Dr Jeremy Brownlie is a member of the aKIDemic Life Advisory Board. His research focuses on insects and their symbionts. He is President-elect for Science and Technology Australia.
Q1. Tell us a bit about your career and family
I am an academic at Griffith University in Brisbane where I conduct research into Wolbachia a very common symbiont of insects that not only manipulates how insects reproduce, behave (such as sleeping or fight with one another) but also can be used to limit the spread of insect transmitted diseases. Recently I have also started working with other researchers here and in industry to develop new technology to limit the spread of fruit-flies in commercial crops. I am also the Deputy Head for the School of Environment and Science, the largest school in the University. I am responsible for all learning and teaching activities as well as the Schools engagement internationally. This requires me to attend a lot of meetings, as well as travel overseas. I am the President-elect for Science and Technology Australia, the peak body that represents and advocates on behalf of more than 70,000 researchers and 75 different organisations and professional societies to the highest levels of Government.
Outside of work I am the father of 12-year-old twins, and until very recently I have been a single father since 2009. As neither myself or my ex-wife have any family in Brisbane we are still quite reliant upon each other to co-parent and often juggle timing of the children because of work commitments. We have joint custody, which means every Sunday our children travel between the two homes. With the children being so young at the time of separation it was a little tricky to extend the time away from either parent up to a week, but over the years we have all settled into the general routine.
Q2. What do you believe are the major challenges faced by fathers working in academia wishing to be the primary or shared carers of their children, and do you think these differ to the challenges mothers face?
All academics face the challenge of balancing time at work, time with their family and not feeling guilty or panicked by not spending enough time with either. I have noticed over time a shift in attitudes towards families and parents, and in particular fathers who are seeking to spend time at home. When my children were born prematurely I took both parental and annual leave consecutively to help at home and the hospital; and while it was signed off there were a number of faculty members who were either surprised, concerned or outright objected to me taking that amount of time away from my research. Three years later during my separation, which was at the end of my first year as a new academic, I received a lot of support from my Head of School and colleagues, though even then there were some who thought it unusual that I would have equal custody of my children as they felt it best if children were to spend more time with their mothers. Today it is a much better situation, with a number of parents leaving work at reasonable times to collect children or be at home, however I still find that there is an expectation that fathers are more likely to be able to travel for work, to attend meetings early or late in the day, and that they won’t be at home as much.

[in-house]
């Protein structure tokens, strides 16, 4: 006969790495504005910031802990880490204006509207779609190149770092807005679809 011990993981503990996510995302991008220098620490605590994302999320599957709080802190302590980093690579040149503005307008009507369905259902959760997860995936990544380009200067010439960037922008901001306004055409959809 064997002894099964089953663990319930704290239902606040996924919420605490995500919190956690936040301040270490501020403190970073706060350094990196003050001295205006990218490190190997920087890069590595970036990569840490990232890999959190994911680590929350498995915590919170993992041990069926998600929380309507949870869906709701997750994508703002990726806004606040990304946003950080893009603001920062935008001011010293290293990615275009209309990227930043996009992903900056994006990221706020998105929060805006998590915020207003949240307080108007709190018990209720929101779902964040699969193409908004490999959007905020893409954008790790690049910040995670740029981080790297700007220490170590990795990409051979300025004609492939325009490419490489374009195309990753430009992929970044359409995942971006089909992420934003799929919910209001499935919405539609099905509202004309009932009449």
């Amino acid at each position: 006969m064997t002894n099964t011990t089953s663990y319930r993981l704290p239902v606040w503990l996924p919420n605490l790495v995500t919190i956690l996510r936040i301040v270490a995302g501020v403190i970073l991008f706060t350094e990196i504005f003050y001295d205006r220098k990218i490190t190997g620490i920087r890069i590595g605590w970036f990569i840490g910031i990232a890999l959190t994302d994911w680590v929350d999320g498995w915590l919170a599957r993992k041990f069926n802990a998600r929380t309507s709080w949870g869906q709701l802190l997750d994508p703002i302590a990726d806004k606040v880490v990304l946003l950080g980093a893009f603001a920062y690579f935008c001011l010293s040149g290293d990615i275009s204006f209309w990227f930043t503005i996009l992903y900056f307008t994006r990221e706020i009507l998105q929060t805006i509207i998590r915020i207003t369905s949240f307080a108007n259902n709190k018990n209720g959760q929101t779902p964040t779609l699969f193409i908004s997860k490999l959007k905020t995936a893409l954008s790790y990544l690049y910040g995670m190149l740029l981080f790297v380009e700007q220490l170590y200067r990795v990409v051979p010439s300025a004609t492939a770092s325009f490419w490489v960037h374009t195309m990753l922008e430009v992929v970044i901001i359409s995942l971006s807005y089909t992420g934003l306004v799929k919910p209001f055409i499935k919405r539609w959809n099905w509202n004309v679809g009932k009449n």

Q3. What are the major challenges faced by fathers wishing to take parental leave, and do you think these differ to the challenges mothers face?